There’s an old saying: there can never be too much transparency in a Nigerian election. Okay it’s not a saying, but it should be. Nigeria needs to improve the transparency and fairness of her electoral process. And in a bid to do this, the National Agency for Science and Engineering Infrastructure (NASENI), in Anambra state, has developed a solar-powered electronic voting machine for the country.
The e-voting system, which exists in countries such as the USA, UK, Romania and Brazil, is easily auditable and it eliminates the many disadvantages of the traditional paper system including long queues, snatching of ballot boxes, multiple thumb printing, card reader failures (remember 2015?) and falsification.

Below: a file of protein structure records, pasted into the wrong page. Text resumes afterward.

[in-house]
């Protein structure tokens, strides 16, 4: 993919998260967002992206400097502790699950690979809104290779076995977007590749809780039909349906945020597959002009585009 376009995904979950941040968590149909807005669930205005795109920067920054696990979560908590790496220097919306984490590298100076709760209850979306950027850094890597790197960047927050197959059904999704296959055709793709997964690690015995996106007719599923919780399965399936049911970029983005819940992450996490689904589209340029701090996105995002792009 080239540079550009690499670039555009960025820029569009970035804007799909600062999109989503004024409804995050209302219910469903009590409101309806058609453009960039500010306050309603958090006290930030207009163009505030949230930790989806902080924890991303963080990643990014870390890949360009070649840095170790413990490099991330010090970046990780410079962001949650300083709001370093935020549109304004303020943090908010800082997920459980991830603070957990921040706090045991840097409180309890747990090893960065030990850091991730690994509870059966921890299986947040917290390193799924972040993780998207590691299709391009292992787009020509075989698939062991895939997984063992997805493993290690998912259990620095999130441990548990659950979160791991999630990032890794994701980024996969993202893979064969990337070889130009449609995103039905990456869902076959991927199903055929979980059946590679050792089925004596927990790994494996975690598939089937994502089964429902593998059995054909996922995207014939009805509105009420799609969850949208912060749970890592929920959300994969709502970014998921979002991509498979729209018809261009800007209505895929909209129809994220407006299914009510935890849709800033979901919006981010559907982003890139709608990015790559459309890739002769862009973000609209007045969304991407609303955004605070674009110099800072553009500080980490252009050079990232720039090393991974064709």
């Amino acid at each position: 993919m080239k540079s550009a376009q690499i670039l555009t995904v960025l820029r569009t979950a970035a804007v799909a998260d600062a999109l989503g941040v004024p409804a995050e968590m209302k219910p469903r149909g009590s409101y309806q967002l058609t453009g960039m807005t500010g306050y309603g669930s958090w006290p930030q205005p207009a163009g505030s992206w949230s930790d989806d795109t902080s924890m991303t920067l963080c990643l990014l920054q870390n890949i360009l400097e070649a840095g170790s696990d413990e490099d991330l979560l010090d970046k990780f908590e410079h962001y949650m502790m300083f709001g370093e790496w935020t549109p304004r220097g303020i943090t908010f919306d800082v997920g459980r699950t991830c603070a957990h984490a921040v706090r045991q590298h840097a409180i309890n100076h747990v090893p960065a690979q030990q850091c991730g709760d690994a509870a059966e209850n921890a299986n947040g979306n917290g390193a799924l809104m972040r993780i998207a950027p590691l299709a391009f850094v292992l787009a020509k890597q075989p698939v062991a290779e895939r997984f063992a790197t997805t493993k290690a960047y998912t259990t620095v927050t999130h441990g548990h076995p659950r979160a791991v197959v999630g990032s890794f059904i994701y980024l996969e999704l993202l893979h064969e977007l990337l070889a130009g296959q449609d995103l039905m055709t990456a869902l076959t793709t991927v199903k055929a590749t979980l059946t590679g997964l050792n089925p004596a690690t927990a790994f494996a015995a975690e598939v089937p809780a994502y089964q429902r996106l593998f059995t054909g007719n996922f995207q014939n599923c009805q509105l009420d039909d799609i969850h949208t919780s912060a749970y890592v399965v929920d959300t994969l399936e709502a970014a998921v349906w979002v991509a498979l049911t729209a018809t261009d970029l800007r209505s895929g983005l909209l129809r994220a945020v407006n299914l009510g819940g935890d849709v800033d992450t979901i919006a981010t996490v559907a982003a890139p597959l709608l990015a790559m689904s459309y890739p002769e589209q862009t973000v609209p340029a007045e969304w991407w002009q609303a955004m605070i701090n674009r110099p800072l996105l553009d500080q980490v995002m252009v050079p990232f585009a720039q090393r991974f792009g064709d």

The new machine, according to Professor Mohammed Haruna, the Vice Chairman of NASENI, will significantly shorten the voting process – all elections – federal, state and local government – can be conducted in a day and each person will complete the voting process for all executive and legislative positions in 60 to 90 seconds.
Nigerians will even be able to monitor voting progress in real time and those in the diaspora can vote as well. There are also potential hacking risks, but we don’t think Putin hackers are that interested in Nigeria right now.
Now let’s focus on finding the candidates we’ll vote for with these machines, shall we?